I've been sorting through old physical and computer files lately. I can't afford to read much of what I process, but occasionally something grabs my attention, and sometimes I find it worth sharing, as a glimpse into the past.
It always surprises me when they say so, but most people these days think of the 1980's as the distant past; it's shocking to me how few people now remember the Berlin Wall, for example. But here's a question I asked in 1989, and I think it's as relevant as ever. I addressed it to teachers, but it goes far beyond education.
I am becoming more and more convinced of the importance of self-confidence in the learning process. There's nothing mysterious about this, of course; I suppose it is quite obvious that it's easier to do anything if you think you can than if you think you can't. At any rate, this is why I was concerned a while back when one of our daughters went through a stage of being convinced—without cause—that she was stupid.
I remember having similar troubles in elementary school myself, but I thought that our children would be immune, because of the openness of their school about standardized test grades (I never knew mine) and the fact that they get letter grades on their report cards instead of the fuzzy comments that I remember.
I was wrong.
Our other daughter, with similar abilities and achievements, had no such difficulty in school, so I did some probing to discover the secret of her self-assurance. I'm sure that her good grades, high test scores, and the praise of her teachers must have some importance, but she dismissed them out of hand, saying, "I know I'm smart because I had third grade spelling words in first grade." Period.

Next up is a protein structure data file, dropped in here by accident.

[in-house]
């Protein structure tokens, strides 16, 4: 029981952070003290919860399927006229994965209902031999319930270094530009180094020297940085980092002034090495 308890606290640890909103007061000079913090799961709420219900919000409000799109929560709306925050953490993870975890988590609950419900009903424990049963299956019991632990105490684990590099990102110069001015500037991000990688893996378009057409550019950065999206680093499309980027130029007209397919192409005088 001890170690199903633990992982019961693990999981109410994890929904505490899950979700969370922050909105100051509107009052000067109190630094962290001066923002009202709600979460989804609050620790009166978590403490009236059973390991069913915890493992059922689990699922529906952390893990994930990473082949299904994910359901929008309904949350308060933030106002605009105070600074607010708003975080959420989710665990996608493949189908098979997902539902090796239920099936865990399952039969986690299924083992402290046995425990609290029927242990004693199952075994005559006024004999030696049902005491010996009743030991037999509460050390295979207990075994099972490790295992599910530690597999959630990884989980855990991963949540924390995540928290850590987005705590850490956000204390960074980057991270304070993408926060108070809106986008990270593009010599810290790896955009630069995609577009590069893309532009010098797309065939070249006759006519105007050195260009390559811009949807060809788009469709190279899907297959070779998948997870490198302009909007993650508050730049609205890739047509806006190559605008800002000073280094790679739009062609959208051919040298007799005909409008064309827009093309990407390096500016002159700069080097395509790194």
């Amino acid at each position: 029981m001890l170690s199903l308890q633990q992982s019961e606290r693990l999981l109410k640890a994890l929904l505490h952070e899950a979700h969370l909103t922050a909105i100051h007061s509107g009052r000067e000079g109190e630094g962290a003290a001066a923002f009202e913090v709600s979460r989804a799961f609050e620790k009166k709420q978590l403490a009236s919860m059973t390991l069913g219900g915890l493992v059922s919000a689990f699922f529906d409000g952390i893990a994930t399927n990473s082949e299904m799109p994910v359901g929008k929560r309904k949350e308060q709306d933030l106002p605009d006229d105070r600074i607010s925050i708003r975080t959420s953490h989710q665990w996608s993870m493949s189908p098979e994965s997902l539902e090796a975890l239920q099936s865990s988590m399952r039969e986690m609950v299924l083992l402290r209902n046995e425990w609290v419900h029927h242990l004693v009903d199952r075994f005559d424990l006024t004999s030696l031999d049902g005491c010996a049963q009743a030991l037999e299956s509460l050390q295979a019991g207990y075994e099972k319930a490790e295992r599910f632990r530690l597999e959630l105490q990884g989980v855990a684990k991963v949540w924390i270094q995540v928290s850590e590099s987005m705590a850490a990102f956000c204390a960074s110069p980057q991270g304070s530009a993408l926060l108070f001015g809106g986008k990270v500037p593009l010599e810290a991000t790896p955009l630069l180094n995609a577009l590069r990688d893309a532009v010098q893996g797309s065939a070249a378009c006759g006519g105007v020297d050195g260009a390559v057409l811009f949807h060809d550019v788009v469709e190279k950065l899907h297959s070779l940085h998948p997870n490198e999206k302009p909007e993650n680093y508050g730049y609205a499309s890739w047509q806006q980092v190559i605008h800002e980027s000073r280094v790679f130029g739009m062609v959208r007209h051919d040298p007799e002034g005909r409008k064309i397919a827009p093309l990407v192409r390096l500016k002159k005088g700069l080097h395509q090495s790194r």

I nearly fell over. In the school where she attended first grade, the children were grouped by ability, regardless of age or grade. Her reading ability put her in with second and third graders for reading and spelling. For reading, this was appropriate; for spelling it was not. Ten to thirty spelling words each week, seemingly random words (no phonetic consistency) that were harder than most of the words she had to learn in fourth grade at her current school. How we suffered (so I thought) over them! In my opinion that was clearly the worst part of her first grade year, one that I would definitely change if I could do it over again. But now she tells me that that was the basis for her positive view of her abilities.
Which leads me to wonder if we are not selling children short. Could it be that they realize that a high score is virtually meaningless if the test was no challenge? That they get more satisfaction out of struggling with something hard than from an unearned, easy success?
What do you say, teachers?
If I got any answer to that question in 1989, I don't remember it. What almost 35 more years of experience have taught me, however, is that (1) Yes, we consistently sell children short, and (2) It's not just a matter of giving children challenges, but of giving them appropriate challenges, because too easy and too hard can each be discouraging.
The question that remains—besides the unanswerable one of how such an individualized program could be achieved in a school setting—is, "How hard is too hard?" My memory of our daughter's experience with a spelling challenge two or three years above her skill level was utter misery that lasted till nearly the end of the school year, when the teacher agreed to back off a bit for her. And yet, and yet, in her mind—and I'm inclined to believe her—it ended up doing her a world of good.
Nobody ever said being a parent was easy!